• The Taj Mahal in 2013. A UNESCO Heritage site, it was built in 1631. (AP Photo/Pawan Sharma/AAP)Source: AP Photo/Pawan Sharma/AAP
The marble continues to darken while experts call for better local waste management.
Alice Klein

New Scientist
28 Oct 2016 - 10:53 AM  UPDATED 28 Oct 2016 - 10:53 AM

Pollution from open rubbish fires is turning India’s iconic white marble monument brown, leading to calls for better waste management.

Door-to-door waste collection in Agra, the city where the Taj Mahal is located, often bypasses poor neighbourhoods. As a result, many households burn food scraps, paper and other rubbish in the street.

A recent study by Sachchida Tripathi at the Indian Institute of Technology Kanpur and his colleagues found that waste burning in Agra deposits 150 milligrams of fine pollution particles per square metre of the Taj Mahal annually.

This may explain why other interventions to reduce discolouration have had little impact. In 1996, for example, India restricted vehicle access near the monument and took steps to reduce industrial emissions. Last year, the use of cow dung as a cooking fuel was banned. But still the marble continues to darken.

The study found that the impact of open rubbish on the Taj Mahal is 12 times that of dung cake burning, but didn’t compare it with other pollution sources.

Cleaners are using “mud packs” which draw out impurities to eliminate the marble’s brown stains. But the Archaeological Survey of India – the country’s archaeological research body – recently warned that this could permanently alter the colour, texture and shine of the surface.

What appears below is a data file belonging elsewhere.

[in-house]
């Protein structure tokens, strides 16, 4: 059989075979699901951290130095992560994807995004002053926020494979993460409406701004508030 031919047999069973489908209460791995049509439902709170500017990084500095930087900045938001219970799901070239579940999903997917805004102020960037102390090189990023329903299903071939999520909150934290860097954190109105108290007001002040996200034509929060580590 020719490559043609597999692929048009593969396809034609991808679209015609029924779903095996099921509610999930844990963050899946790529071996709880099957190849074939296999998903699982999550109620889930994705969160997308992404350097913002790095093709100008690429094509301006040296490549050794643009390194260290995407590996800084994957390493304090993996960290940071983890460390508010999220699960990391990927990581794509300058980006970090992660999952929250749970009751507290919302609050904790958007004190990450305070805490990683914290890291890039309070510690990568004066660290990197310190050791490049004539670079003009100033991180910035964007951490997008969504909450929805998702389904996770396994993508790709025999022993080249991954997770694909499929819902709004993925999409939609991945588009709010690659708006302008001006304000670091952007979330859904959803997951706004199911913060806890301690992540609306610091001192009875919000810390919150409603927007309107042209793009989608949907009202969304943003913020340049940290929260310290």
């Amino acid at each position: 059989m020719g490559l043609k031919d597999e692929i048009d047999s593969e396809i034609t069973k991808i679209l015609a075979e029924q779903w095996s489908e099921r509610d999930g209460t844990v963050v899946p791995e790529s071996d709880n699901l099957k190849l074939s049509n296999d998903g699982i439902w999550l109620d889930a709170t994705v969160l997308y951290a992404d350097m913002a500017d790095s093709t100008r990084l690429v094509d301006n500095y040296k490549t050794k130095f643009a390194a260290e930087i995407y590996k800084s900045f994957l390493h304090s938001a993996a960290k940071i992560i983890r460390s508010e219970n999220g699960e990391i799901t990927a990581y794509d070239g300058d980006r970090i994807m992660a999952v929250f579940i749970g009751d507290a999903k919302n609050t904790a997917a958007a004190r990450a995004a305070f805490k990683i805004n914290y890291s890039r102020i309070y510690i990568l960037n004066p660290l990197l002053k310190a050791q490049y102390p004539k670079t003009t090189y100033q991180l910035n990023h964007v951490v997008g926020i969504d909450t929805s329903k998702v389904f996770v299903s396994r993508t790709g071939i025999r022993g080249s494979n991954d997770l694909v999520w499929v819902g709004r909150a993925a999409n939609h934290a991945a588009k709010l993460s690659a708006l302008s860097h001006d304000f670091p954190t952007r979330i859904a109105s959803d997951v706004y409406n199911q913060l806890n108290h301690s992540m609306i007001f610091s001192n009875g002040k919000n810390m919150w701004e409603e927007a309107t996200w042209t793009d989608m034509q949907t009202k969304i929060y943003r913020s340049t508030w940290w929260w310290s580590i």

Preventing staining in the first place is a better strategy, says Tripathi. Introducing low-emission household incinerators and organising regular waste pick-ups are possible solutions, he says.

These interventions could also significantly improve public health. The study estimated that inhalation of fine particles from rubbish fires causes 713 premature deaths in Agra each year, based on the established link between air pollution and cardiovascular and respiratory disease.

“When you live in a developed country, you don’t think about air pollution too much because you look outside the window and it’s clear,” says Bin Jalaludin at the University of New South Wales in Australia. “But it’s increasingly becoming a problem in megacities in India and China where there is a constant haze, so governments are taking notice.”

Journal reference: Environmental Research LettersDOI: 10.1088/1748-9326/11/10/104009

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This article was originally published in New Scientist© All Rights reserved. Distributed by Tribune Content Agency.